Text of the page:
The Buck’s Trolley Problem


The classic Trolley Problem positions you in a situation where you have to decide whether or not to change the route of a trolley bound to kill five people so that it only kills one. Variations of it are limitless, but the analogy seems apt for the track (no pun intended) the Bucks are on. There are many in the Bucks fanbase that believe as good as the Bucks are as currently constructed, there is little chance of truly challenging for a championship. So the question becomes do the Bucks veer their best record in the NBA trolley for the chance to add another star (defined in this piece as top 20 player)?

The easiest answer is to keep this trolley on the tracks, the Bucks are 39-13 why shake anything up? There is some risk in never trying to make changes if you think that you truly are capped out below contention. But are the Bucks? They seemingly match up well with the Warriors and there is always a chance of either an injury or someone leaving this summer. If the Warriors didn’t exist the Bucks would be pretty close to clear cut favorites for the NBA title. The Bucks have excelled so much this year because of how well the systems work on both ends, Bud has managed to out math the rest of the league fairly convincingly.

The counterpoint to that would be this regular season success is meaningless and because the Bucks lack a second star, and teams like Philly and Boston have more star power despite looking less cohesive. This argument holds some water to me, because defenses do tighten up some in the playoffs. That said it is tough to see this Bucks offense falling apart, because of how good the fit is. Whereas in Philly, Butler and Simmons are a tough fit (particularly on offense) that does not project to improve against the league’s best in the playoffs.

What would a trolley diversion even look like? The most commonly suggested ones include trading for Bradley Beal, or signing Kemba Walker this offseason. The problem with the majority of these is they involve letting Khris Middleton go for salary cap reasons or they involve bringing in a player the Bucks don’t have the assets for. The reason the Beal or Anthony Davis trade proposals fall flat is they often center around Middleton, a man who hit unrestricted free agency in a few short months. What do the Wizards or Pelicans stand to gain by trading their best player for a worse All-Star that will either leave at seasons end or become incredibly expensive? The short answer is nothing, if you can’t win with Anthony Davis as your best player, I don’t think you can win with Khris as your best player. The sign Kemba Walker, Kevin Durant, Kyrie Irving, or Klay Thompson this summer takes make some sense, but they require the Bucks to not only convince one of those stars to sign in Milwaukee but the Bucks would also have to waive the cap holds (and likely lose) Bledsoe or Middleton. Which is where this trolley problem becomes interesting, are you willing to risk losing one of the stars of this great team, for a chance at an even bigger fish?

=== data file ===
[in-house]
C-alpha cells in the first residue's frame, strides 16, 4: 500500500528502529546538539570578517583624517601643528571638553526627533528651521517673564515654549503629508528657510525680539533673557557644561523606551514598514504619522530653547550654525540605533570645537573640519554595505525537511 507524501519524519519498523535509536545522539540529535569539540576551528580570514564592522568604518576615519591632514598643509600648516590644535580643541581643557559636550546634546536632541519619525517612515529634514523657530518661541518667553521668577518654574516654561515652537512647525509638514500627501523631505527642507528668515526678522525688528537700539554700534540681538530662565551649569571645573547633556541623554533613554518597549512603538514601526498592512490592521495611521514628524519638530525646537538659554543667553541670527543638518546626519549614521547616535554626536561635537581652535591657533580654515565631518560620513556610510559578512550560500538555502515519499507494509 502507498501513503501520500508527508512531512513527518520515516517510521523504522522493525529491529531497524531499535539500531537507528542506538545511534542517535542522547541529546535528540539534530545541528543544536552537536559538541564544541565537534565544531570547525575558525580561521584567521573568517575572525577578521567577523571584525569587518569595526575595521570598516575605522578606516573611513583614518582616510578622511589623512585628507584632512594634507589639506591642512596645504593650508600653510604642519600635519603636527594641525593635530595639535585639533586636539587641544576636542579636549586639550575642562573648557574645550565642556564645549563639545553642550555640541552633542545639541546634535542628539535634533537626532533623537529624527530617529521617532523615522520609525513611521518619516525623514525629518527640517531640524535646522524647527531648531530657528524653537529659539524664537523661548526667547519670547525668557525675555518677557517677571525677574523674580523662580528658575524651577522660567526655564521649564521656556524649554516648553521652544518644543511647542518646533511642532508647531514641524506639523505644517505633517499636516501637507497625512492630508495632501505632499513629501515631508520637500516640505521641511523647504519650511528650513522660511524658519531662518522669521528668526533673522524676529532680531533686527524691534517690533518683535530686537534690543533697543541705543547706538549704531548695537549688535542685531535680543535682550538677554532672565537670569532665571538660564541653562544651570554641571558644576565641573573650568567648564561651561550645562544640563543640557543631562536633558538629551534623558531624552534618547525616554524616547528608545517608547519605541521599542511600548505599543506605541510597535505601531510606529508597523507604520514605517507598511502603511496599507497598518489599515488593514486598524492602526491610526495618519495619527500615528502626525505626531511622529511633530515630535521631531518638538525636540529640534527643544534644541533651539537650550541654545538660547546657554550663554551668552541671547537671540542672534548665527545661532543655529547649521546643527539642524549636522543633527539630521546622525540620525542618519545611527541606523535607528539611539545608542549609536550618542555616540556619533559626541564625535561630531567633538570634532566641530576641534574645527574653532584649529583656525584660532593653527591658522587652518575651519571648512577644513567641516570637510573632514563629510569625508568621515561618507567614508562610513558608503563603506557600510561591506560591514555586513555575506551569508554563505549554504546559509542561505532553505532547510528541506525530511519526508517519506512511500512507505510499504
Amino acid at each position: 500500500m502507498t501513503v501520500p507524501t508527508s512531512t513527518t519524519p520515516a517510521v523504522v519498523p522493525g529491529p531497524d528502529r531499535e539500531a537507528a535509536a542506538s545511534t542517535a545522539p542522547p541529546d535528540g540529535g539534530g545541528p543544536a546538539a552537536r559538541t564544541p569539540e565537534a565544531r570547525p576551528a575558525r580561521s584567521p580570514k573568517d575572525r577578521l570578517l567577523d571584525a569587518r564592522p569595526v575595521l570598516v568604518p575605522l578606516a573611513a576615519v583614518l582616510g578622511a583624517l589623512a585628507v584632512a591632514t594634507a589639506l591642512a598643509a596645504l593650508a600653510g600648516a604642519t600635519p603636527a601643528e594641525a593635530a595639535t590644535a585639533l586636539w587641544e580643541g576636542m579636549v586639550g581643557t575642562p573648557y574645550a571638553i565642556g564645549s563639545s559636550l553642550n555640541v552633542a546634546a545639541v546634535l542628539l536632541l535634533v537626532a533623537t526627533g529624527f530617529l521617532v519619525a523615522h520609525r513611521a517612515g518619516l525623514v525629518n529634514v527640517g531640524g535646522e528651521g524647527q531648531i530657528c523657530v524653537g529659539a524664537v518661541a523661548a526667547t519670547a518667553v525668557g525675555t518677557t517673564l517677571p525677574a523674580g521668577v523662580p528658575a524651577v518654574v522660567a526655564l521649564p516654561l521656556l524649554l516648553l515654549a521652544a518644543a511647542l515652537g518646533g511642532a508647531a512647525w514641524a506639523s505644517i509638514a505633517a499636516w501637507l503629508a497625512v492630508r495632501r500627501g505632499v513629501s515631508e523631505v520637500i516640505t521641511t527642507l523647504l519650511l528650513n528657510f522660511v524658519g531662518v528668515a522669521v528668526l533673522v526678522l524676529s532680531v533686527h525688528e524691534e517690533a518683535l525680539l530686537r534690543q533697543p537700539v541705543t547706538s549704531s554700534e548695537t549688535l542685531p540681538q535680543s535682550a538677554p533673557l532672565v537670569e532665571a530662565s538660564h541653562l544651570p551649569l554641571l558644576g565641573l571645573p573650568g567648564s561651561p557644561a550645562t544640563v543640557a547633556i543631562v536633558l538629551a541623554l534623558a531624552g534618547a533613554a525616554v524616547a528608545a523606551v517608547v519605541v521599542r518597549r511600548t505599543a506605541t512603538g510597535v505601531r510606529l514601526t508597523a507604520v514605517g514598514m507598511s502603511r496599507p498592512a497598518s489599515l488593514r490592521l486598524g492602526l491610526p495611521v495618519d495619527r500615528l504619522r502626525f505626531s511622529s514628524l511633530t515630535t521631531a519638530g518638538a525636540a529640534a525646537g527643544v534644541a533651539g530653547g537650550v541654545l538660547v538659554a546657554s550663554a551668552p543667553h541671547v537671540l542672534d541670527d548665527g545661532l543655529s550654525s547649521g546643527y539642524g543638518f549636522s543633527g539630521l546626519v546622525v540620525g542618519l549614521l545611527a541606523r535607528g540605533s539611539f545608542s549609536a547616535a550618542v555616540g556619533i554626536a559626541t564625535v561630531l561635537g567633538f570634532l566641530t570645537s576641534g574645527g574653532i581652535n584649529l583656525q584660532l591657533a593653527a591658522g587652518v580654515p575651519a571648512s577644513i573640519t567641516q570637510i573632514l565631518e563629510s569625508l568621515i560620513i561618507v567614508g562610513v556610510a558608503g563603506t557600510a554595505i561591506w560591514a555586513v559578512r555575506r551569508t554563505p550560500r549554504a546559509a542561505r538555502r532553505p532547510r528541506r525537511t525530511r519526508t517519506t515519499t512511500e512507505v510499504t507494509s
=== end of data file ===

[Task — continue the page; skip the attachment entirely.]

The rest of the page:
If you strike out this summer you might end up driving the trolley off the cliff and end up with no other top 40 players around Giannis. Is the upside worth the risk? That is the decision Jon Horst will have to make both this week and again this summer. If the Bucks re-sign their core and try to keep everyone in Milwaukee, they might have lower title odds, but they know they will be an elite team again next year. There are no scenarios here that are risk free, which is what makes building an NBA team so fascinating. So what will Jon Horst do with his trolley?


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